After a roller-coaster week, fecal transplant patient takes a ride...on a roller coaster

Alexandra Hildebrandt had enough to deal with before she developed recurrent Clostridium difficile (C. difficile), a vicious infection of the colon brought on by the use of antibiotics. She was beginning a new round of radiation treatments to help fight her stage four cancer; starting a new chemotherapy drug; and taking her family on a week-long trip to Disneyland.

“Now where does dealing with horrifying, uncontrollable diarrhea fit in with all that?” asked Alexandra, 59, who thinks she acquired the infection from complications following vigorous chemotherapy last spring.

Doctors tried for nearly four months to tame the infection. But every time she came off the therapy for C. difficile, her diarrhea would return. Then her family doctor told Alexandra about a revolutionary procedure that involved transplanting stool from a healthy person – either by colonoscopy or in pill form - into the large intestine of the person with the infection.

By this point, “I was ready to try anything,” said Alexandra. “Listen, I’m a cancer patient. But this infection affected me in ways that cancer never has. I was absolutely terrified of being away from a bathroom. I didn’t want to leave the house. And I was still infectious so I couldn’t touch anything or anybody. That’s no way to live.”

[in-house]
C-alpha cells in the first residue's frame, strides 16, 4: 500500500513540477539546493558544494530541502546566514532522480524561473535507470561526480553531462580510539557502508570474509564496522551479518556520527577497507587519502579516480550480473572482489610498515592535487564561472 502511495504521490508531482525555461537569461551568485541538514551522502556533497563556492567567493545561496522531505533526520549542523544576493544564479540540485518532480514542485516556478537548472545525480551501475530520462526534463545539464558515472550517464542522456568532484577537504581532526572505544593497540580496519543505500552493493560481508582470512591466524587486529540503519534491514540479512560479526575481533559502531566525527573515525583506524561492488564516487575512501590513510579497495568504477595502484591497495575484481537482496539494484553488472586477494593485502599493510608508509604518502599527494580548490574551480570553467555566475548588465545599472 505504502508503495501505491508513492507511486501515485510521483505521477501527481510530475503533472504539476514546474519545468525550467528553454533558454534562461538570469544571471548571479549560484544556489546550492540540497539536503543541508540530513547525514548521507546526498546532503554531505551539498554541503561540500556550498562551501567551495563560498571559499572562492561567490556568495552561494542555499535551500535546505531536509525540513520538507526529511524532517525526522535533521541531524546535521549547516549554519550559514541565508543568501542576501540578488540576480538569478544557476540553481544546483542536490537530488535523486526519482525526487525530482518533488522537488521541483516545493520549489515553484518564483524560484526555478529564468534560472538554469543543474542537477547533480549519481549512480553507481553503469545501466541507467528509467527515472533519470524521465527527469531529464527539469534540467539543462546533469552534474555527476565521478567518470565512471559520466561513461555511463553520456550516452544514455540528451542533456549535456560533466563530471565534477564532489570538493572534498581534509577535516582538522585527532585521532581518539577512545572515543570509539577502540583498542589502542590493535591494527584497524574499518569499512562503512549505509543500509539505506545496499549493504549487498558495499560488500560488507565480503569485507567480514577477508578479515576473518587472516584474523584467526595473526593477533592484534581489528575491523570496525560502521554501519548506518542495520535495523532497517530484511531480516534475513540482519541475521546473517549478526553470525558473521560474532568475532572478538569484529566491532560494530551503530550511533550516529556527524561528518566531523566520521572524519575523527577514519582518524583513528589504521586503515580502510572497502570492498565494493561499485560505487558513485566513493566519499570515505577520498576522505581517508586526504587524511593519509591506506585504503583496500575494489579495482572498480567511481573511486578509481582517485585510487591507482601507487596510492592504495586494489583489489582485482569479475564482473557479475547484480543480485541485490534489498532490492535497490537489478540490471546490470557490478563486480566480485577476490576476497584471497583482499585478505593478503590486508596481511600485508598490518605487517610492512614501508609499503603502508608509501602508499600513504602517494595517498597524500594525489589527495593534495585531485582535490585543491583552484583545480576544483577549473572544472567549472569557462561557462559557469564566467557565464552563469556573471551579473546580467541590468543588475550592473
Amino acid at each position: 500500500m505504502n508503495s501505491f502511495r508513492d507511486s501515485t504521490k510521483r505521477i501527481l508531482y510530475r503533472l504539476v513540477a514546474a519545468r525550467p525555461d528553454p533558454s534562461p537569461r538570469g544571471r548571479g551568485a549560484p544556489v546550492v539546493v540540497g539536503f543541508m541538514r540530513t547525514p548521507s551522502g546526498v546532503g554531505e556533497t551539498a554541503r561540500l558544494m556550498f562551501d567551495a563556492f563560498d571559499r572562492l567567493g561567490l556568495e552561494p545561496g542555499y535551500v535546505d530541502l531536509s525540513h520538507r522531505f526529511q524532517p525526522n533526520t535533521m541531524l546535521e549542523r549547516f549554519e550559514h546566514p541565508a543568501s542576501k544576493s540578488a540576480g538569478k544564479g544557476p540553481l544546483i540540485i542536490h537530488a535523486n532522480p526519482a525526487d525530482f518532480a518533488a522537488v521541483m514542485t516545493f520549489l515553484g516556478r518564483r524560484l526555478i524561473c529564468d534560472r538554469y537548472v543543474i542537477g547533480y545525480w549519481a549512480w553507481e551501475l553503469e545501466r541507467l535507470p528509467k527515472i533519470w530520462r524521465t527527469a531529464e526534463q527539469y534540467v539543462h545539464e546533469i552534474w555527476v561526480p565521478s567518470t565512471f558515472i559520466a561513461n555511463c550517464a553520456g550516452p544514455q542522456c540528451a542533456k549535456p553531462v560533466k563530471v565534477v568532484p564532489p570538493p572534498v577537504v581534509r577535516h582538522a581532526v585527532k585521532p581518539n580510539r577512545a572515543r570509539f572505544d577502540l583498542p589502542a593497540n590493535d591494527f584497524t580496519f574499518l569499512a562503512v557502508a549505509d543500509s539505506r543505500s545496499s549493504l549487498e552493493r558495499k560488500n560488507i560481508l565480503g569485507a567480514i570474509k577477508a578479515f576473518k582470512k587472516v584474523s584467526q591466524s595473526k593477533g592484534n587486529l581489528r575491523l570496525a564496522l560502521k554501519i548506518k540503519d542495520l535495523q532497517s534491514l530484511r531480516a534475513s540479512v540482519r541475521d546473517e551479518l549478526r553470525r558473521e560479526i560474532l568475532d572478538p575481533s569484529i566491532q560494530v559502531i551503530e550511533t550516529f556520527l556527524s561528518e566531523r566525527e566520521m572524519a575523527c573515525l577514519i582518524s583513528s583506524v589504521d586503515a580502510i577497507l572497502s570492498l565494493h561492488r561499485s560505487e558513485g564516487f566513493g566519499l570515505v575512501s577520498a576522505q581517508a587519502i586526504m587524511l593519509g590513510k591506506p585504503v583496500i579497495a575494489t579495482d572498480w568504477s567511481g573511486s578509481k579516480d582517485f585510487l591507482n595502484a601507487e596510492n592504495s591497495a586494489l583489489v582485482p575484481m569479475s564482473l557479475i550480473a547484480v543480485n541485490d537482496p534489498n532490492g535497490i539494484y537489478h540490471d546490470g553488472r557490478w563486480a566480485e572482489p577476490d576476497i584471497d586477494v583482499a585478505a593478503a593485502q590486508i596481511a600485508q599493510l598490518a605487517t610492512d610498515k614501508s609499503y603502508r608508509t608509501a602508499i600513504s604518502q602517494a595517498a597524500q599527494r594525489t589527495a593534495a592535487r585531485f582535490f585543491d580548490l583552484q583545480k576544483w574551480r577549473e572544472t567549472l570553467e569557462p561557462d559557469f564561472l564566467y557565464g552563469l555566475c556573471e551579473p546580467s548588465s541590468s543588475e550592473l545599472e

On Tuesday, October 7, 2014,  Alexandra visited the University of Alberta Hospital to meet with gastroenterologist Dr. Dina Kao, who performs the procedure known as Fecal Microbiota Transplantation (FMT). “When Alexandra came to see me her attitude was, ‘Let’s just get this done,’” said Dr. Kao. “She was fearless.”

Pictured (l to r): Dr. Dina Kao, Clinical Research Nurse, Brandi Roach, and grateful patients 
Alexandra Hildebrandt, Susan Brothen and Lora Rode

With donor support to the University Hospital Foundation and funding from the Foundation’s Medical Research Competition, Dr. Kao is now leading a study that will analyze the effects of regularly scheduled fecal transplants on patients with Crohn’s Disease and Ulcerative colitis, debilitating chronic inflammatory diseases of the intestines.

Two days after her meeting with Dr. Kao, Alexandra returned to the hospital and took her dose of 50 pills containing healthy fecal microbiota. “My husband happily sat with Dr. Kao and enjoyed a nice conversation while I took down these pills. I started at 8:30 in the morning and finished in about an hour. By lunchtime, I was feeling better. That evening I sat down and ate my supper.”

On Sunday, Alexandra, her husband Gus, their kids and grandkids boarded a plane for California. “Disneyland was amazing. I went on every roller coaster.”

The trip would have been vastly different if not for Dr. Kao, added Alexandra. “Everywhere you go in the hospital, you see posters talking about patient-focussed care. Dr. Kao and her staff live patient-focussed care. They are incredible.”

Dr. Kao believes that more patients will soon be benefiting from FMT. “We are just at the tip of the iceberg as far as knowing what this treatment can do.”

“This is the ultimate in bench to bedside research,” said Joyce Mallman Law, President of the University Hospital Foundation. “We are proud to partner with Alberta Health Services, the University of Alberta Hospital and the University’s Faculty of Medicine & Dentistry to support new and innovative research that is literally saving lives.”

In 2013 – 2014, the University Hospital Foundation invested $5.3 million in medical research at the University of Alberta and the University of Alberta Hospital, including $500,000 in the Foundation’s Medical Research Competition.

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